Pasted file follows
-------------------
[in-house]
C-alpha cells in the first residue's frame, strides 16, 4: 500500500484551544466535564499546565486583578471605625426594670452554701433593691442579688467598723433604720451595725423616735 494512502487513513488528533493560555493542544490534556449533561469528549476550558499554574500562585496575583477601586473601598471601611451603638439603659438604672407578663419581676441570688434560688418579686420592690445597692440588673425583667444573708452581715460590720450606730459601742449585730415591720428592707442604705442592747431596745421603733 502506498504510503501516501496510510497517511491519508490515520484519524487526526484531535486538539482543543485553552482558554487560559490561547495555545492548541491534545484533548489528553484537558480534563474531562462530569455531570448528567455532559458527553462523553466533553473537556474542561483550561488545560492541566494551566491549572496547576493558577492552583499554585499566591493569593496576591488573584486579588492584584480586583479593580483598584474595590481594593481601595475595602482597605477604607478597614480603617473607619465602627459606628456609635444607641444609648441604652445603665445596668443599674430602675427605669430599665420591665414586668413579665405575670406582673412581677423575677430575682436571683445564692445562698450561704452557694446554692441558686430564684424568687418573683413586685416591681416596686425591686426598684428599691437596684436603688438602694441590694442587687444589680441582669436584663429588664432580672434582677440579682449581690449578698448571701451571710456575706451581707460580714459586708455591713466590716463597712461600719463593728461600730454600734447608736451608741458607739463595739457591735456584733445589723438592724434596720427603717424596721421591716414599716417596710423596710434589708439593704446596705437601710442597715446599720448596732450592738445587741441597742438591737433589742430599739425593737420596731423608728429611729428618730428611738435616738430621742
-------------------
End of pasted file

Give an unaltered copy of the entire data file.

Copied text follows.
[in-house]
C-alpha cells in the first residue's frame, strides 16, 4: 500500500484551544466535564499546565486583578471605625426594670452554701433593691442579688467598723433604720451595725423616735 494512502487513513488528533493560555493542544490534556449533561469528549476550558499554574500562585496575583477601586473601598471601611451603638439603659438604672407578663419581676441570688434560688418579686420592690445597692440588673425583667444573708452581715460590720450606730459601742449585730415591720428592707442604705442592747431596745421603733 502506498504510503501516501496510510497517511491519508490515520484519524487526526484531535486538539482543543485553552482558554487560559490561547495555545492548541491534545484533548489528553484537558480534563474531562462530569455531570448528567455532559458527553462523553466533553473537556474542561483550561488545560492541566494551566491549572496547576493558577492552583499554585499566591493569593496576591488573584486579588492584584480586583479593580483598584474595590481594593481601595475595602482597605477604607478597614480603617473607619465602627459606628456609635444607641444609648441604652445603665445596668443599674430602675427605669430599665420591665414586668413579665405575670406582673412581677423575677430575682436571683445564692445562698450561704452557694446554692441558686430564684424568687418573683413586685416591681416596686425591686426598684428599691437596684436603688438602694441590694442587687444589680441582669436584663429588664432580672434582677440579682449581690449578698448571701451571710456575706451581707460580714459586708455591713466590716463597712461600719463593728461600730454600734447608736451608741458607739463595739457591735456584733445589723438592724434596720427603717424596721421591716414599716417596710423596710434589708439593704446596705437601710442597715446599720448596732450592738445587741441597742438591737433589742430599739425593737420596731423608728429611729428618730428611738435616738430621742